Tuesday, March 18, 2014

In Which That Hissing Sound Truly Was Fire Or How Not to Cook Your Corned Beef

Yesterday, the local supermarket, not requiring the effort of operating a motorized vehicle was out of corned beef, almost as an affront to the eight Irish residents in this town.  So, I was forced to wait to eat corned beef until after St. Patrick's Day, which admittedly is about the only non-racist part of the holiday. 

But today, the grocery store requiring motorized transport was full of corned beefs, mostly by virtue of not being in a specialized community.  So, I purchased a corned beef and headed over to the local liquor store to purchase a Guinness, because everyone who knows how to boil cow flesh in a pot knows you need pickling spice and Guinness to make it taste great. 

I arrive home, put the corned beef in the bottom of the pot, then reach into the blood filled bag to fish out the pickling spice, which was taped on the inside of the bag.  After a nice rinse for myself and the pickling spice, I coat the piece of beef with spice and add water to cover the meat.  After doing so, I then put 22 ounces of Guinness in the pot and put it on the stove for the boiling process.  I figured after 20 or so minutes, I could reduce the heat to simmer and cook until an hour after I get bored.

Pot on stove, I return to my couch to watch Chelsea and Galatasaray.  The volume on the television was not especially loud, since I have neighbors and am surprisingly not hearing impaired.  After about 15 or so minutes, I hear this hissing sound.  I look over at the heater and see nothing, but wisely decide to mute the television.  The hissing sound was fairly loud, so I walk into the kitchen and see a pot just about to be covered in flames.  Big, red, scary flames like you would paint on a car.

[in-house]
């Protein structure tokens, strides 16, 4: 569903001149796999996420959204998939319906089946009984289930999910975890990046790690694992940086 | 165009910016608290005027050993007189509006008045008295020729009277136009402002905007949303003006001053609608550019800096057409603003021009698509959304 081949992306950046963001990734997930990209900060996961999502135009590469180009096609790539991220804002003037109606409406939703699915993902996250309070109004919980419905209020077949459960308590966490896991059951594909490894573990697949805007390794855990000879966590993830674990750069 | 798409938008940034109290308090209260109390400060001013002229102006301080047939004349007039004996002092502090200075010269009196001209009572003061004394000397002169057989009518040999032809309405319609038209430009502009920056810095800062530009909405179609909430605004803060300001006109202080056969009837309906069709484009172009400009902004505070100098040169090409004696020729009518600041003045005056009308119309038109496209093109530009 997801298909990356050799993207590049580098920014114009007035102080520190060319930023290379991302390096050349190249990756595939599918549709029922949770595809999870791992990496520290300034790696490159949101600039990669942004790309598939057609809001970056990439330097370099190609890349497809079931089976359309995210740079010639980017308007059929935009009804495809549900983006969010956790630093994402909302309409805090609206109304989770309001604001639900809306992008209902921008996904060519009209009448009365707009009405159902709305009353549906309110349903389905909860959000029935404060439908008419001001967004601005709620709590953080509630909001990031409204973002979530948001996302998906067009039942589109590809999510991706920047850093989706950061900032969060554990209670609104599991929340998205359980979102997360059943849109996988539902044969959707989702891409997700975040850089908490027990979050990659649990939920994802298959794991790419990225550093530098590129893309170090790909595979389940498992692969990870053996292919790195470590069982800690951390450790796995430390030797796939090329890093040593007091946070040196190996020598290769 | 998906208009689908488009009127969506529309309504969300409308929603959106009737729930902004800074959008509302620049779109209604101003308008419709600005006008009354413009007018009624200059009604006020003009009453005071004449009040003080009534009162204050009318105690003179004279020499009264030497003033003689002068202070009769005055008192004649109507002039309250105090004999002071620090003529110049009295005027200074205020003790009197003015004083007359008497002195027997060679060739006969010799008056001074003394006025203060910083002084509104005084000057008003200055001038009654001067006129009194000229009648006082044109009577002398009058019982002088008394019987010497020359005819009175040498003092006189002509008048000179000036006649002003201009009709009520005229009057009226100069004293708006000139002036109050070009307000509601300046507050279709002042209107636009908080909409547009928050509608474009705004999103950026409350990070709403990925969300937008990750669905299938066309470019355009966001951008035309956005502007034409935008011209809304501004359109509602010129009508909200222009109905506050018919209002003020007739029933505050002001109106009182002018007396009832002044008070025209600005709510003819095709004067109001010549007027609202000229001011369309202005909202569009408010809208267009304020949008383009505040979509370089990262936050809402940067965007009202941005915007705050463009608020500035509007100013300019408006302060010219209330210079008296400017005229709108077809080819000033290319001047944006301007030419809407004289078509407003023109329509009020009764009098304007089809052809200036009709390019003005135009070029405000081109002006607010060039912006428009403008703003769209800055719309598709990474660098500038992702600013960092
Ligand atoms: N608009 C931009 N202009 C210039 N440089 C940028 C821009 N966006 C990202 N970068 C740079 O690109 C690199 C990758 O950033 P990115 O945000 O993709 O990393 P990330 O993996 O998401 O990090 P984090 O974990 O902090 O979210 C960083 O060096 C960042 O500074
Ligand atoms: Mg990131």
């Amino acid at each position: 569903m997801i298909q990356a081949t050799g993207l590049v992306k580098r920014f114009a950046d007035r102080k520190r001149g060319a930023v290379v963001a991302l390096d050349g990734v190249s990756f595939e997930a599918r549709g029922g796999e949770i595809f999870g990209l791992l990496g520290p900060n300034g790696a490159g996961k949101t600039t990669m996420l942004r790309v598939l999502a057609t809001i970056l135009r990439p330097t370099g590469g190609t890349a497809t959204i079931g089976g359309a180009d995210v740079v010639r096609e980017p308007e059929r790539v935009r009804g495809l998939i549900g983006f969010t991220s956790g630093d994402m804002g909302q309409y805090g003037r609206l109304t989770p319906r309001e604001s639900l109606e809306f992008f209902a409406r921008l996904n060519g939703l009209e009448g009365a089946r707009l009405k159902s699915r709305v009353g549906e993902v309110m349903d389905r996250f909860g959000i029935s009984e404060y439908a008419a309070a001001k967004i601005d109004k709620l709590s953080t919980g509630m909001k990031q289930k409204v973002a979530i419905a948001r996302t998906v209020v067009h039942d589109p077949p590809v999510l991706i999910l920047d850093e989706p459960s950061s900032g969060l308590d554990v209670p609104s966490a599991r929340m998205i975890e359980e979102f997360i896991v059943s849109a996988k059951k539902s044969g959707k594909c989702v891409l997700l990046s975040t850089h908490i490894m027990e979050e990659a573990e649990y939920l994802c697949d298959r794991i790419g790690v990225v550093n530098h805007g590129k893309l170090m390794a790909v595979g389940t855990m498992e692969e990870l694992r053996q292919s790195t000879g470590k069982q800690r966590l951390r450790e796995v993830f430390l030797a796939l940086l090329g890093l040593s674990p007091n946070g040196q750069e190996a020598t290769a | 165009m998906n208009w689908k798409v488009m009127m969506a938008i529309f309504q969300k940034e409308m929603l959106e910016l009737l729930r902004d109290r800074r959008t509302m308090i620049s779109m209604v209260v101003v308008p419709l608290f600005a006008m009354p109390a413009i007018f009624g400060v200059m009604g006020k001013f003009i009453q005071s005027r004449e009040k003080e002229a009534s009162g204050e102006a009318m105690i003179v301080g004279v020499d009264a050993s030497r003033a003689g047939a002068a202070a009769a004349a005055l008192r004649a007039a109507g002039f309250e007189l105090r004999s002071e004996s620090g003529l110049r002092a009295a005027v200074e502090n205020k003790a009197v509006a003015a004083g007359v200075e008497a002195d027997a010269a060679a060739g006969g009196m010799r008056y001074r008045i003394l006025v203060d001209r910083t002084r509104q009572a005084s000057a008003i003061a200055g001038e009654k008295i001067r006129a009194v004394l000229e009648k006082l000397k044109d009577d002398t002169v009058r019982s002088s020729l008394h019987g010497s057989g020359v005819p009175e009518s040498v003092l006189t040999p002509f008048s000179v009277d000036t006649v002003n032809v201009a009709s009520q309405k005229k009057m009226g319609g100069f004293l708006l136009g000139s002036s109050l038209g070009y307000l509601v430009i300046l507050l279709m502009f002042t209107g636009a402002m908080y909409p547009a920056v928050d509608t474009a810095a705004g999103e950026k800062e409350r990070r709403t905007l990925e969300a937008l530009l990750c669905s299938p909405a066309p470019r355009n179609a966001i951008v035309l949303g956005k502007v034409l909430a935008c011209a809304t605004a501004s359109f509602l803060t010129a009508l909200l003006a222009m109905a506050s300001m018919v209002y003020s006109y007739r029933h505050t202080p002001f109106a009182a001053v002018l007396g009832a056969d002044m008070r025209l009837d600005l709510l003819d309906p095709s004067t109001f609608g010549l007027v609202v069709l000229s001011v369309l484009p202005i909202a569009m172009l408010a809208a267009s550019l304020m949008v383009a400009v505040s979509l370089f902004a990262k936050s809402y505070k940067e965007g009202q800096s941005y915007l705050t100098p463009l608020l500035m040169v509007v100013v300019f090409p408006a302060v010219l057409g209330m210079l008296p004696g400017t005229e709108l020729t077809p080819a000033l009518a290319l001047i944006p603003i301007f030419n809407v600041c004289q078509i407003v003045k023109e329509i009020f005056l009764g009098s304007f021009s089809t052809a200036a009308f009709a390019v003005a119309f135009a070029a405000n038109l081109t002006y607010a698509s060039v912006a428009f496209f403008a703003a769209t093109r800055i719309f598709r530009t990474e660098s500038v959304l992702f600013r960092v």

So, I casually walk over to the stove and turn off the gas.  Flames miraculously subside, decreasing the likelihood my apartment was about to burst into a fireball.  I put on some oven mitts and decide to move the corned beef from the stove.  Underneath was a pool of brownish liquid where the corned beef boiled over and was clearly made of previously burning Guinness and water.  So, I take some paper towels and slowly sop up all of the liquid.  Seeing the pot was dry from not springing a leak, I put it on the burners on the other side of the stove on a lower flame in the hope of finishing my dinner without starting a fire.

So, now my apartment smells like someone was burning a Guinness, which is surprisingly more pleasant than one would expect and I learned a valuable lesson, check your corned beef after ten minutes, since Guinness burns.  

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